• Don’t Have Your Heart Set
    • Another fatal flaw I constantly saw during when I went through recruitment and even now, is girls going into recruitment with their mind made up on the house they want. The best thing I ever did during recruitment was to not get my heart set on any house or assume that I would be in a certain chapter because girls from my hometown are in that house. It’s difficult to know what goes on behind the scenes as a PNM and understand that each chapter is very aware of the type of girls they are trying to recruit. I just remember so many girls getting heartbroken during recruitment because they had their heart set on a house even before they walked on campus. Give each chapter a chance and judge them based on your experience there and what feeling you have while you’re there.

 

 

  • Get Rec Letters, but Certainly Don’t Stress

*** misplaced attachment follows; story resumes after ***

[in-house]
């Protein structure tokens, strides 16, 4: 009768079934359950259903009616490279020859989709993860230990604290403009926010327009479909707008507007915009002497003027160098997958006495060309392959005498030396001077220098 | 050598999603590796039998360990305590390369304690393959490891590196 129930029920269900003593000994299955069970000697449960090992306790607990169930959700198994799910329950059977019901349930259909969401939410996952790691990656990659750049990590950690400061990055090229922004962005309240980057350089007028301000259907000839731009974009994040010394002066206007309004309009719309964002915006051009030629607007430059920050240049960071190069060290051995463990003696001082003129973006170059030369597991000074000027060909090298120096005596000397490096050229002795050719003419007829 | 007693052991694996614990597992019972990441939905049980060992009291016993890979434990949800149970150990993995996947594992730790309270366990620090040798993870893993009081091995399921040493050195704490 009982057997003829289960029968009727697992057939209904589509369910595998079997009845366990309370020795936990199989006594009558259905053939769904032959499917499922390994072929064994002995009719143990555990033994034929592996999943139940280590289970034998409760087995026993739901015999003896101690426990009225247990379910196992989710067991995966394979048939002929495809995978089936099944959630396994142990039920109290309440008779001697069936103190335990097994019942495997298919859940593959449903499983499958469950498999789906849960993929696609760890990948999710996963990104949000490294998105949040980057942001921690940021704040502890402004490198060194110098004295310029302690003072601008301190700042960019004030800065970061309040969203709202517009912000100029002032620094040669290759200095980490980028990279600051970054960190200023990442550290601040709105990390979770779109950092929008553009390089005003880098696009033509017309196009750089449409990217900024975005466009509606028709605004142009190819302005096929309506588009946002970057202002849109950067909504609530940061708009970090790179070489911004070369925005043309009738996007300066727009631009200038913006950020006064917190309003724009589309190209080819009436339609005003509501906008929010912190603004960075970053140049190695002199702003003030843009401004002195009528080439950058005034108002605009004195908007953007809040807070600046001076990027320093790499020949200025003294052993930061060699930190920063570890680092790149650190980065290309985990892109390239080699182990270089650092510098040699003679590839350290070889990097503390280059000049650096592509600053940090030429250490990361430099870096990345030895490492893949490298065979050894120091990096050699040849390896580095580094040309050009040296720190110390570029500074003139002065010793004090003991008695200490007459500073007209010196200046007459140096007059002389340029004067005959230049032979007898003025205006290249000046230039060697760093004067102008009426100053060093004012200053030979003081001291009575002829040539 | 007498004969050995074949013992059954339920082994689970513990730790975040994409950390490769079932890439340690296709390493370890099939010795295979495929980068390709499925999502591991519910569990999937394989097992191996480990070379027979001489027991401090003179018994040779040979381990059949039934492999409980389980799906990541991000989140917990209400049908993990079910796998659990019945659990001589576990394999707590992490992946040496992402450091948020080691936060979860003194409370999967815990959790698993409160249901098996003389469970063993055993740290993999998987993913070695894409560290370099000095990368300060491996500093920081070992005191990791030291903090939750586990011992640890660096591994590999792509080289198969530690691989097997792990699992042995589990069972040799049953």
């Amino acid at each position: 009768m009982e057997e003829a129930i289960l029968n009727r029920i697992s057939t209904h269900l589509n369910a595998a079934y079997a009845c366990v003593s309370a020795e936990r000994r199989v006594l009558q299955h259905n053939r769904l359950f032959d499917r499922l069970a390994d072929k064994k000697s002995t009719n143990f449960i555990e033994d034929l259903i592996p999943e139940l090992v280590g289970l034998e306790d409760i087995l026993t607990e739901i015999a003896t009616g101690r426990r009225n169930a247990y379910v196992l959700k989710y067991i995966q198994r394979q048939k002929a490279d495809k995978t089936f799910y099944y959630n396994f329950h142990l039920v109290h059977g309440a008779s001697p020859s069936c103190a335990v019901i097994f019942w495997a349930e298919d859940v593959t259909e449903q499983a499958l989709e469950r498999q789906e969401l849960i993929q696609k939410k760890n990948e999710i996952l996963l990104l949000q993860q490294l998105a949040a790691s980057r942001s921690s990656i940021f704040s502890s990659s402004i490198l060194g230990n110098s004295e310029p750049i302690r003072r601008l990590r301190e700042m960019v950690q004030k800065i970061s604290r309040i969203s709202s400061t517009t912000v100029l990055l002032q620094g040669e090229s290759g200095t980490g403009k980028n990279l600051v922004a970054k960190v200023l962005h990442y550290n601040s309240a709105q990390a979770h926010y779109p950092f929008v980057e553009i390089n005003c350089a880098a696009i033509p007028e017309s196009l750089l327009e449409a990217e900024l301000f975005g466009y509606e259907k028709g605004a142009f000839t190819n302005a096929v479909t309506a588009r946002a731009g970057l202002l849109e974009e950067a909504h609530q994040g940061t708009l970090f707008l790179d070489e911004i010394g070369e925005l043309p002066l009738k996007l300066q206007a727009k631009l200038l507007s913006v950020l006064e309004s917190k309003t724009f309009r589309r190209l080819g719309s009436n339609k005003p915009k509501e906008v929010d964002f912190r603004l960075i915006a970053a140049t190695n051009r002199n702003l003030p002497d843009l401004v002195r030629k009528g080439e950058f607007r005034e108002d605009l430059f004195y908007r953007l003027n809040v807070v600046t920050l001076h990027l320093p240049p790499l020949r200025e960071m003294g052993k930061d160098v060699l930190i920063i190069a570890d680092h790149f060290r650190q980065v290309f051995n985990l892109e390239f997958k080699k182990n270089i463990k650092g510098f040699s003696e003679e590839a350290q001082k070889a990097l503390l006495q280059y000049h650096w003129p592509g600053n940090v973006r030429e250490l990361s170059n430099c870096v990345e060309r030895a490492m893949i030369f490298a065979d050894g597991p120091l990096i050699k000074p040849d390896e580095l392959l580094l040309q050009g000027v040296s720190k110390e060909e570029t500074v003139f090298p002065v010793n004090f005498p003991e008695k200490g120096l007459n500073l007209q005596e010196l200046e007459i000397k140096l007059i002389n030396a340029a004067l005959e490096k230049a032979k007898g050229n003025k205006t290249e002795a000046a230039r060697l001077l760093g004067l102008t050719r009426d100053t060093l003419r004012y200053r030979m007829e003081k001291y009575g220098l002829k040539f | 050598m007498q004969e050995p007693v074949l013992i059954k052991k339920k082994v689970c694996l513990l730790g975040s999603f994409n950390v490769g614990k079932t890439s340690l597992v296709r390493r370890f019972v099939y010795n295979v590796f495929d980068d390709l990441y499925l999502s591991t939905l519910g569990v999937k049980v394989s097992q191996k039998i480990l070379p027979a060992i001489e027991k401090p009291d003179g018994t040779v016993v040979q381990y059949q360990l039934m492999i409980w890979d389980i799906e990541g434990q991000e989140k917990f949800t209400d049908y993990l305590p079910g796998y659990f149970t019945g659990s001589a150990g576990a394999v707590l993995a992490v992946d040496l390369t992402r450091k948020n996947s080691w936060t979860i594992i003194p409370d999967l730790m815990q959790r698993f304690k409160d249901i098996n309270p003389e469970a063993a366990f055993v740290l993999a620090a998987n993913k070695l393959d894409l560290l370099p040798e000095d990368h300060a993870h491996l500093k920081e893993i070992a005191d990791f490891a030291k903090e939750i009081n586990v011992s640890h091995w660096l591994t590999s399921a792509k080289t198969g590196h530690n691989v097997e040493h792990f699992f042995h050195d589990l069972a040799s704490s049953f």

• I do have to admit that I did not do a single recommendation letter for sorority recruitment and I like to think I had a pretty good rush experience. However, I will say that it might have given me peace of mind to have some recommendation letters under my belt. If you’re unfamiliar, a rec letter is written from an alumna of a sorority, not necessarily the chapter at the school you’re rushing, in support of you joining their chapter. These are in NO WAY a guaranteed bid to a house, but it may help you out. With that being said, I will reiterate that I did not do a single rec letter for any house and I still ended up in the house I wanted during rush, but there is no way to guarantee the same experience. So if you’re struggling to find a recommendation letter for a particular house, don’t let it keep you up at night.